• Posner, Gerald (1993). Case Closed. Random House. ISBN 0-679-41825-3.  (pp. 238–242, unraveling of acoustic evidence in JFK conspiracy finding).
  • Bugliosi, Vincent (2007). Reclaiming History: The Assassination of President John F. Kennedy. ISBN 978-0393045253.  (pp. 1,648. The most complete, exhaustive study of every angle and conspiracy theory about the assassination, winner of the Edgar Award True Fact/Crime category in 2007).

External links

Dealey Plaza from above. The Book Depository and north pergola (on the so-called "grassy knoll" are at photo upper center. The parking lot of the Book Depository and Museum, behind the pergola and photo-left of the depository, is behind the modern fence on the "grassy knoll."
  •, Dealey Plaza stock photography, Creative Commons licensed.
  •, : JFK Assassination Tour with color photos of Dealey Plaza.
  •, Roberdeau scaled map of Dealey Plaza.
  •, Bronson photo #5 of the eastern half of the grassy knoll during the assassination.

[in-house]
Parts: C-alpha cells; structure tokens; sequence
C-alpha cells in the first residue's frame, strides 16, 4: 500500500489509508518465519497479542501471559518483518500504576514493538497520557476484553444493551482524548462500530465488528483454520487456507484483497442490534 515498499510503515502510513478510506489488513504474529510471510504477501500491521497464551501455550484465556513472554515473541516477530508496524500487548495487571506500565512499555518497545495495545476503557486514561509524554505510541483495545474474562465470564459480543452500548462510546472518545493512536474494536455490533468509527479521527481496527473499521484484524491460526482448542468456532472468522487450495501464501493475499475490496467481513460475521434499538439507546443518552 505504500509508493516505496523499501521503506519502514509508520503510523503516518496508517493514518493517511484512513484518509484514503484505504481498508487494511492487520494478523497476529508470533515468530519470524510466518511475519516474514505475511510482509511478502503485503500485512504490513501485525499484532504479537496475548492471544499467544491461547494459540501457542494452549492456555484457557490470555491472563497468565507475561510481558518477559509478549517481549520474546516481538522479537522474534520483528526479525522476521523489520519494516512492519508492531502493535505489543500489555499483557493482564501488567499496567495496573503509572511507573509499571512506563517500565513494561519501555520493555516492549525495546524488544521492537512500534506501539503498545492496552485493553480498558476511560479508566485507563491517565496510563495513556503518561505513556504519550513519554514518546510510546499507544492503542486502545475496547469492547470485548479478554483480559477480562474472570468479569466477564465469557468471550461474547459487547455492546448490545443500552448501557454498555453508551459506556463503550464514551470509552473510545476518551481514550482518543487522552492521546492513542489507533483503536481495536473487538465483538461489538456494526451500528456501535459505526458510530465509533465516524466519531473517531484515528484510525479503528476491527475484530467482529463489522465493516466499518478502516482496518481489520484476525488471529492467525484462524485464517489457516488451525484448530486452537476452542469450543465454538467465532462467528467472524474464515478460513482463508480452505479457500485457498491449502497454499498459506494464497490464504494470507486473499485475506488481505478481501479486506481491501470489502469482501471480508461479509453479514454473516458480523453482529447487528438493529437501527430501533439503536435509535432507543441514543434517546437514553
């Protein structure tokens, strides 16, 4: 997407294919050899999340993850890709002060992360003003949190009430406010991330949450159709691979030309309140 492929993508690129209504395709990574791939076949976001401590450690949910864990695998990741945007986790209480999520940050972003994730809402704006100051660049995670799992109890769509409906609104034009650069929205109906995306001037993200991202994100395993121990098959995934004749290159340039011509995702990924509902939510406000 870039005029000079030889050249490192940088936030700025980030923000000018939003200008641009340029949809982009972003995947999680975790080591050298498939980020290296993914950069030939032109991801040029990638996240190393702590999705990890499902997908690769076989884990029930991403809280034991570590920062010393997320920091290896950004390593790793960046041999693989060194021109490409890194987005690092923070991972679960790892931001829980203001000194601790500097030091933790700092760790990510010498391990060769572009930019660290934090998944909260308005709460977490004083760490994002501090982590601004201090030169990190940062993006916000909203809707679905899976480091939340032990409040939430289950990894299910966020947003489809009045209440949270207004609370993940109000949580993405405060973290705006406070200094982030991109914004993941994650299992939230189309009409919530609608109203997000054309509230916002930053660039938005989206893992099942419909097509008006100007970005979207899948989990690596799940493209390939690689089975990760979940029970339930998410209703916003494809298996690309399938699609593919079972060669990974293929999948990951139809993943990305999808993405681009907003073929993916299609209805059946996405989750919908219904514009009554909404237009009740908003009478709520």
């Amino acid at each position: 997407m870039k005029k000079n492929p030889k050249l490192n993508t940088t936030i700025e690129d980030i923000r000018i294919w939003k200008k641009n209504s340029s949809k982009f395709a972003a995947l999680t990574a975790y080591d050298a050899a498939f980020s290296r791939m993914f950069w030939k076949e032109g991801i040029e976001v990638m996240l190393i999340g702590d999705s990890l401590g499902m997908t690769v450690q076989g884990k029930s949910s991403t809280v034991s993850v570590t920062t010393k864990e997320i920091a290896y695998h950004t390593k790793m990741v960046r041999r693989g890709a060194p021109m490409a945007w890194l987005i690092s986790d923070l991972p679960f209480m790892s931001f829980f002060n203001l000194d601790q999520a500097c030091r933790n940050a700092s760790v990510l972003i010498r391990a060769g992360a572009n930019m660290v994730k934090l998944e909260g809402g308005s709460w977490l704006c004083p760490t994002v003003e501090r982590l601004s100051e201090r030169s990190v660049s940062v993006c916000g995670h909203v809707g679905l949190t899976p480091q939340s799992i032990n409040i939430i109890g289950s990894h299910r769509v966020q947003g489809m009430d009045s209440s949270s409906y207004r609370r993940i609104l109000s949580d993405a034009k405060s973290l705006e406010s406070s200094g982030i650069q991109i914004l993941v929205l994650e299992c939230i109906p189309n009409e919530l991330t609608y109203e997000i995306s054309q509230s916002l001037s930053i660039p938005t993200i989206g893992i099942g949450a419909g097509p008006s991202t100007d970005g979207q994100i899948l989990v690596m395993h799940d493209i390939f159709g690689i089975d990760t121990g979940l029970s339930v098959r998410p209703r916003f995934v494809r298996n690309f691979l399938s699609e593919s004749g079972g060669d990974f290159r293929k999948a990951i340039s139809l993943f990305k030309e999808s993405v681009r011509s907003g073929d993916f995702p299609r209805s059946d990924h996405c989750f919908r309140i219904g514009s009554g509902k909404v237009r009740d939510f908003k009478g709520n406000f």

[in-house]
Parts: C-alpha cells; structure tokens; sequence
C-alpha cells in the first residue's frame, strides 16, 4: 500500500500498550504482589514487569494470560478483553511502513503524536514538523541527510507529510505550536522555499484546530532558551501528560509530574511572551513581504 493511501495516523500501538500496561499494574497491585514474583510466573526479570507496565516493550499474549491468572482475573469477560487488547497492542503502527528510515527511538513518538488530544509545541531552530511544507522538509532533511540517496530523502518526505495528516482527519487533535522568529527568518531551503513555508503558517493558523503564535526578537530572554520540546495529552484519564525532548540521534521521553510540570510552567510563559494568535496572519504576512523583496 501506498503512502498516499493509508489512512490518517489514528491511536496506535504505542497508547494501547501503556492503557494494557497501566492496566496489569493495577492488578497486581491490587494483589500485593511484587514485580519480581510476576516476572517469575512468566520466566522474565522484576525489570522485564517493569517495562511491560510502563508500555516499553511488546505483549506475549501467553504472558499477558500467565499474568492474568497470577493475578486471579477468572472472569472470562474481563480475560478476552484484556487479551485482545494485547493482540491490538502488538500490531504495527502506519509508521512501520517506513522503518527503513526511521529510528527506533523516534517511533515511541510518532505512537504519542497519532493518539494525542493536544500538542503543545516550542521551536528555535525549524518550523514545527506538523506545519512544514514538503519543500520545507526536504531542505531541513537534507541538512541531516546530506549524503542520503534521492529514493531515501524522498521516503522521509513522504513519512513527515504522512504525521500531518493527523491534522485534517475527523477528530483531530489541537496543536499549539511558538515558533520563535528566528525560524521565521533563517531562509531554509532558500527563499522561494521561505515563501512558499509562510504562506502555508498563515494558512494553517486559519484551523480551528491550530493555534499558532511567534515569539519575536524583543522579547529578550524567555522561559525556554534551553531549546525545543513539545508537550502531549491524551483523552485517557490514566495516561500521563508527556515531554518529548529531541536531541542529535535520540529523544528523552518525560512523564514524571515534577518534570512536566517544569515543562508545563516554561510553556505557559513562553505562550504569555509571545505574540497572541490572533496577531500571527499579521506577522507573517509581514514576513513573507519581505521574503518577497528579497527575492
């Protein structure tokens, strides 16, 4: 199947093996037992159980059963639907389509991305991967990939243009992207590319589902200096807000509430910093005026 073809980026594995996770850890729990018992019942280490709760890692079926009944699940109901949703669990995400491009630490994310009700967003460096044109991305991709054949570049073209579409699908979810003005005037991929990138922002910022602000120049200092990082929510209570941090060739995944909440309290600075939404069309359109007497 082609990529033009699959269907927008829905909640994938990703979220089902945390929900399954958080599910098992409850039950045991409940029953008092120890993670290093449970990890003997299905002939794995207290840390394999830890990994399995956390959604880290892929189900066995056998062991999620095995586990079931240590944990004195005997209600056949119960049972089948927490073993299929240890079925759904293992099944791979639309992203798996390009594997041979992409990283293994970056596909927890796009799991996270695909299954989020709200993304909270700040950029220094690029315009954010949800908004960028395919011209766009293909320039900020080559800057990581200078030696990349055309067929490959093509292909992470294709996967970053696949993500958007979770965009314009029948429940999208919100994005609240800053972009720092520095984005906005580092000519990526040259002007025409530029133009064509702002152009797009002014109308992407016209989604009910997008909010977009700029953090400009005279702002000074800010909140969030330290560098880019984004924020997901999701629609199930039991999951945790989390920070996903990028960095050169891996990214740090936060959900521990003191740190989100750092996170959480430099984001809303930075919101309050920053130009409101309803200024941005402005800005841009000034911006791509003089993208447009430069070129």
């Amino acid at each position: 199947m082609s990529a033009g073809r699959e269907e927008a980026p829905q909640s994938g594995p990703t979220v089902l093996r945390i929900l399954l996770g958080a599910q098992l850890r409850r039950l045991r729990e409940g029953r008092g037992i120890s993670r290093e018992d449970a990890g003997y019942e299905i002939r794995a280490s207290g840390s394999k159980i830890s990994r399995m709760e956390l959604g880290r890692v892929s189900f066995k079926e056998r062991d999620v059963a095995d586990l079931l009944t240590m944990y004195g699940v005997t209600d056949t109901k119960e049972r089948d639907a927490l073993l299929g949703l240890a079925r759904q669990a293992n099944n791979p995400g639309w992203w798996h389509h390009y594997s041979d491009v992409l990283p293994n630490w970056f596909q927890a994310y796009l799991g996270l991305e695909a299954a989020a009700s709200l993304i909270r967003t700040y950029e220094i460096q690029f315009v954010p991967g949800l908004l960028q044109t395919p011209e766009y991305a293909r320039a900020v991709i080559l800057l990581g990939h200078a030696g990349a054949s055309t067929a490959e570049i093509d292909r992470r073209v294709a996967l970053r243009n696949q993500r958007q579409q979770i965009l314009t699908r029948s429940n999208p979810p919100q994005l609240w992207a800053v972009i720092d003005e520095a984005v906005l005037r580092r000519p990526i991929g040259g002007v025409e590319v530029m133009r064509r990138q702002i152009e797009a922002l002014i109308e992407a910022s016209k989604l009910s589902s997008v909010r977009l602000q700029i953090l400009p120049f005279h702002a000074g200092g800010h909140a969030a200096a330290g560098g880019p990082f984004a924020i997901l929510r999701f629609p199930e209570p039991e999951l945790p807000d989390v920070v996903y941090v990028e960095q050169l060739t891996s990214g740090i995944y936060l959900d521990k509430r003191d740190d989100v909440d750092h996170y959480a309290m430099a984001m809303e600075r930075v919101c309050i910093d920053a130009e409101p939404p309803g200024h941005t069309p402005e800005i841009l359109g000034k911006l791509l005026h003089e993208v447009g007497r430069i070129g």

•, Willis photo #5 of the western two-thirds of the grassy knoll during the assassination.
  •, Dallas to Dealey: The History of Dallas and Dealey Plaza.
  •, Dr. Thomas study of the grassy knoll shot, November 2001.
  •, Dr. Thomas study of the grassy knoll shot, September 2002.
  •, Dr. Thomas study of the grassy knoll shot, November 2002.
  •, Dr. Thomas study of the grassy knoll shot, December 2003; Court-tv rebuttal.
  •, The Man Who Named the Grassy Knoll, by Gary Mack of Sixth Floor Museum at Dealey Plaza.
  •, Composite panorama of Dealey Plaza, by John Costella, using Zapruder film frames, Dallas Police Department photos taken in 1963, and photos by Jack White.
  • [1], Panoramic photo shot from Zapruder's Perch.
  • [2], Panoramic photo shot from The Grassy Knoll.